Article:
Though there have been times when Derick Dillard says something decent, he is once again coming under fire for a tweet of his.
Fans are absolutely outraged after he shared what appeared to be heartfelt story about the steps he took to lose weight when he needed to.
Take a look and you'll understand his followers and their ire.
"The Key to Keeping Your 2019 Resolutions," Derick Dillard tweeted on the same Twitter account he used to derail his reality career.
The eye-catching tweet, which proved controversial for reasons that we will explain, links to a blog post.
"Some of you may not know this, but 7 years ago I weighed nearly 400 pounds," Derick's stunning post begins.
"The day was New Years Eve, 2011," Derick writes. "And I knew I needed to discipline myself to lose 250 pounds and lose it fast!"
That is quite a goal for a person to have.
"I didn’t know how I was going to do it," Derick's surprising post says. "Nor how I would stay focused."
"But," he writes. "I was determined that it was going to happen, and nothing could stop me."
"I even surprised myself when I saw that nearly 100 pounds had just melted away in the first month!" he claims.
That would be multiple pounds of weight loss per day, alarming on multiple levels.
"I ended-up ahead of schedule," Derick says. "Dropping 251 pounds in just 3 months!"
If you're scratching your head at Derick's unbelievable story, know that it isn't believable for a reason.
Like so much of what comes out of Derick's mouth, it just isn't true.
"If this story sounds too good to be true, that’s because it is," Derick announces, as if he is proud of himself.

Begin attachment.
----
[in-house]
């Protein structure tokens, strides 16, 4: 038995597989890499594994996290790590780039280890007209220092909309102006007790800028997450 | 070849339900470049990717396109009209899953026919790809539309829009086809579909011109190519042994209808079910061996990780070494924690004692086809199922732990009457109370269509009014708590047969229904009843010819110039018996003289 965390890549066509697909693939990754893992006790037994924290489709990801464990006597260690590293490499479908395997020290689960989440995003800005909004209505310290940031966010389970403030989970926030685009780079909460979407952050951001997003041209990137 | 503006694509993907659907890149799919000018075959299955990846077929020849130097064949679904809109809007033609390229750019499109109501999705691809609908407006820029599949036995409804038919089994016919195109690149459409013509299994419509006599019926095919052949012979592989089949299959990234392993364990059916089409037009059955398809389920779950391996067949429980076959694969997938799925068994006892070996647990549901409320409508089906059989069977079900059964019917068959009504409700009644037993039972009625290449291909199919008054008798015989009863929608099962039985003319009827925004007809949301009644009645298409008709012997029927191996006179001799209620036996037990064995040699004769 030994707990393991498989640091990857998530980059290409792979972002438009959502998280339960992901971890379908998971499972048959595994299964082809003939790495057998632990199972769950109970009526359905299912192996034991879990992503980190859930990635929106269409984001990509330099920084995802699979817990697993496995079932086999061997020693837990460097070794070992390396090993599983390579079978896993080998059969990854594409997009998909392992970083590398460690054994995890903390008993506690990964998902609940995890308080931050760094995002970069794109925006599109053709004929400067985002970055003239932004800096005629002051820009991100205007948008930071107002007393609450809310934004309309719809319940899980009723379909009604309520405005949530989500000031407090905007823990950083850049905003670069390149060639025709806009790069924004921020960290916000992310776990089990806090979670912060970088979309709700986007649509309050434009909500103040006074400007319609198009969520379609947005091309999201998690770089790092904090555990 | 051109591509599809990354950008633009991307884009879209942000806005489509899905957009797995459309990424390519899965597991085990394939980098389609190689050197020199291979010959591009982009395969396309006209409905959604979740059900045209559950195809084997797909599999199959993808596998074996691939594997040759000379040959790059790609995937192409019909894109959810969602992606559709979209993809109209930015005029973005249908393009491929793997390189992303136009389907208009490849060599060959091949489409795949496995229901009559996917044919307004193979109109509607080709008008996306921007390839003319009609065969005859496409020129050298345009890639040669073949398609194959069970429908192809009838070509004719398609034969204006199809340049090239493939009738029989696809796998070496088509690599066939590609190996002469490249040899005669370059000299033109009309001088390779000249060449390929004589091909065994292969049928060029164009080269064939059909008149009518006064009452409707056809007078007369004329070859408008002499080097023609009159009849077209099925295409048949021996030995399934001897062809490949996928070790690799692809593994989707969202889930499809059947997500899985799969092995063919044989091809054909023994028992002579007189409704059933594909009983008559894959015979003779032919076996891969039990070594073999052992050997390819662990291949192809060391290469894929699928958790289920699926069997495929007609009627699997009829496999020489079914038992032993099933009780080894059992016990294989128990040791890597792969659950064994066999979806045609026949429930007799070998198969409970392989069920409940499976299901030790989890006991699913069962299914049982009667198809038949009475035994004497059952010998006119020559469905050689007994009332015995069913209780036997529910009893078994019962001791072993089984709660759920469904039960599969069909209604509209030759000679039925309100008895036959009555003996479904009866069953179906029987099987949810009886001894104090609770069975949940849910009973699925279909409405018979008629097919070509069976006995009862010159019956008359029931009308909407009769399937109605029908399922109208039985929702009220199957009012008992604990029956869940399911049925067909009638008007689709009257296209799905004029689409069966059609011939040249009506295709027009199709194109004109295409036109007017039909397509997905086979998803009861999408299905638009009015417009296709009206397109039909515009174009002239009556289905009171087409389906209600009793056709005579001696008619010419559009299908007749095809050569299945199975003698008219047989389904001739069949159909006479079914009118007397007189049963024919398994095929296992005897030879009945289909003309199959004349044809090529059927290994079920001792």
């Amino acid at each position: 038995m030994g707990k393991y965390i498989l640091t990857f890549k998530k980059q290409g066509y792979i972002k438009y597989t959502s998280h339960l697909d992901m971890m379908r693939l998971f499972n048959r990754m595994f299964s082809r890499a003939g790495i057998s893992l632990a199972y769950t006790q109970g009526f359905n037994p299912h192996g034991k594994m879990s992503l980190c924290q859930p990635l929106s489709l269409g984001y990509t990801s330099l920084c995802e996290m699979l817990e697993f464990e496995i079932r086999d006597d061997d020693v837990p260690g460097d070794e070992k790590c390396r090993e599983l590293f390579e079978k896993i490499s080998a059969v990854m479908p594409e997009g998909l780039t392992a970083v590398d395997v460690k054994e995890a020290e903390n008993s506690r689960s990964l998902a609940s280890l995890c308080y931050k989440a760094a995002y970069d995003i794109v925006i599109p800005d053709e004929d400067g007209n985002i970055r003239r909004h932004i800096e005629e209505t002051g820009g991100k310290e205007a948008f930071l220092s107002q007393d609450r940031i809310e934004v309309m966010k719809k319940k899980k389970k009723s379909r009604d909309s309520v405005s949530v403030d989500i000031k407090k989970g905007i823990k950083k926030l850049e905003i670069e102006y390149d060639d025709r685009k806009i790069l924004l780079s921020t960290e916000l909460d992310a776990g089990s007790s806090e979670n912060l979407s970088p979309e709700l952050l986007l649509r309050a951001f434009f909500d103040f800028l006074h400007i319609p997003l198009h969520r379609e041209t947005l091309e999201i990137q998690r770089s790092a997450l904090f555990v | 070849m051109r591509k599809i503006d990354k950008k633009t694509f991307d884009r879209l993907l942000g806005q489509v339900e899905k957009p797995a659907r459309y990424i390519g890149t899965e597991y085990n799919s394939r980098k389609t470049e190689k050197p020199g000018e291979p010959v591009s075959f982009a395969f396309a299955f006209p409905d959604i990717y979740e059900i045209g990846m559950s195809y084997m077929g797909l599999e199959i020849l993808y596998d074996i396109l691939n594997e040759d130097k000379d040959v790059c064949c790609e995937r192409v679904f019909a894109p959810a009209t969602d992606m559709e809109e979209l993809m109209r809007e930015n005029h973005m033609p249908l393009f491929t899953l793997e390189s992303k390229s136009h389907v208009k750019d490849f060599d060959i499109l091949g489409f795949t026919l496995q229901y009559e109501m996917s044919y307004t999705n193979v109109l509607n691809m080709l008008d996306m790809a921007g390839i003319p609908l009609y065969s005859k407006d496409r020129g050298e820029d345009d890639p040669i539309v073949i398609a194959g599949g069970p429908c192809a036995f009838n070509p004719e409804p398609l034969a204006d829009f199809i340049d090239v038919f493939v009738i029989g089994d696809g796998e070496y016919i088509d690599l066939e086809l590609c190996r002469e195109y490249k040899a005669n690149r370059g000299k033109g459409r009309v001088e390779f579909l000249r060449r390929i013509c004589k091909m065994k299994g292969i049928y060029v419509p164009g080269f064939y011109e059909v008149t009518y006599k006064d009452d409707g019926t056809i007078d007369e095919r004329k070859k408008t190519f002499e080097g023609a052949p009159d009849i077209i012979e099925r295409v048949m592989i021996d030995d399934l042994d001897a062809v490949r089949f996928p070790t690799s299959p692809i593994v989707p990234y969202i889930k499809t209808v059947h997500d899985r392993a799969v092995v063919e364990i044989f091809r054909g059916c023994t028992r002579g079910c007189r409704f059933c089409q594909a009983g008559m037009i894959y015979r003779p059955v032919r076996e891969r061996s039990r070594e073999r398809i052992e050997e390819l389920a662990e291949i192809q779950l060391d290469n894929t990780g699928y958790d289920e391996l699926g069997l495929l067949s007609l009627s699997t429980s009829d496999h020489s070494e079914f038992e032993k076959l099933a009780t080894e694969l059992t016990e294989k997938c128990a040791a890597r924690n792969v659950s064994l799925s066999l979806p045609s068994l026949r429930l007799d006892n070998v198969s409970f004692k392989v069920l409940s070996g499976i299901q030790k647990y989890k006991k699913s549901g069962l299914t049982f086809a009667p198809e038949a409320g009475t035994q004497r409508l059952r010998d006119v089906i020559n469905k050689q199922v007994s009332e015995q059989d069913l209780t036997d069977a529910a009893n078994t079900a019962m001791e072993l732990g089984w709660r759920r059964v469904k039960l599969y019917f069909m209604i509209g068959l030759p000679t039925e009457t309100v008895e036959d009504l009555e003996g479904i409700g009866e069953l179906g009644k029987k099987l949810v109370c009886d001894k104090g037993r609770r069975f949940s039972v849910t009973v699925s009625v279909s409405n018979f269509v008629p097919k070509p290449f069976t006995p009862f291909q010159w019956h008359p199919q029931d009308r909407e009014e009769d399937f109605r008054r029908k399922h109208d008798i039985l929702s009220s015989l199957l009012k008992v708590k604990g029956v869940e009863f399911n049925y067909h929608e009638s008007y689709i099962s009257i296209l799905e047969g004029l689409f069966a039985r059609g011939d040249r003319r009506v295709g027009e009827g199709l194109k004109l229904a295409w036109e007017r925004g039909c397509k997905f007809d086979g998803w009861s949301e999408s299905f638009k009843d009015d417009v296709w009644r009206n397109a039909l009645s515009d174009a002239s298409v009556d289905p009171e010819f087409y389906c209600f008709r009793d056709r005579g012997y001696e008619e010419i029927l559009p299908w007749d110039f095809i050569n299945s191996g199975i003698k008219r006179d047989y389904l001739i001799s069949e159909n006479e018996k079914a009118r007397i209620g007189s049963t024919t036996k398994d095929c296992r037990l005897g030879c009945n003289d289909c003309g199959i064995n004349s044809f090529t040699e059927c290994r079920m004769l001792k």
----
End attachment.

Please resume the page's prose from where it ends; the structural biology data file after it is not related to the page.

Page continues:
There’s a lot of talk this time of year about making resolutions," he says.
Derick continues: "Whether you intend to make a physical, financial, spiritual, or some other resolution, it’s important to have a game-plan for success."
He then outlines a generic self-help outline for reaching goals.
Derick of course concludes: "nothing ultimately matters anyway unless it’s done for the one true God."
Fans who clicked through to his article and found that he had been duped were understandably outraged.
"DO NOT CLICK ON THIS FOLKS," advised one fan on Twitter. "it’s a fake ad to get you to visit their website, lies lies lies!"
"They are scum and just want clicks for money for themselves," cautions another. "Even if that means outright LYING"
"Oh, I just read the whole thing,” an additional follower warns. “Shame on you for pretending to have a significant weight problem as clickbait for your blog."
"You used a lie to get money," that same follower accuses. "I don’t think that’s very Christ-like."
The first day's of a new year are an unnervingly predatory time on social media.
Many people make resolutions to alter their diet, exercise habits, or simply to lose weight by any means necessary.
Some celebrities exploit this by endorsing weight-loss products, like those that Jameela Jamil has been opposing.
The products sold to often young, impressionable fans are often bad for them, and may simply give them diarrhea.
In Derick's case, he's using a phony story to attract his personal fans to his personal blog.
Is he exploiting his followers for ad revenue or just trying to make a buck like everybody else?
What Derick essentially did was prank his fans.
If there is ever an acceptable time for a prank (and there is not), it would be April Fool's Day.
Baiting fans with a bogus story of miraculous weight-loss is ... well, ethically questionable at best, right?
Still, this is far from the most reprehensible thing that Derick has ever tweeted.
His transphobic attacks against Jazz Jennings, which ultimately led to his firing from Counting On, are still fresh in many people's minds.
Any grown man who would use his platform and his religion to cyberbully a teenage girl is capable of lying to get some extra clicks to his blog.
We can understand why his followers felt betrayed.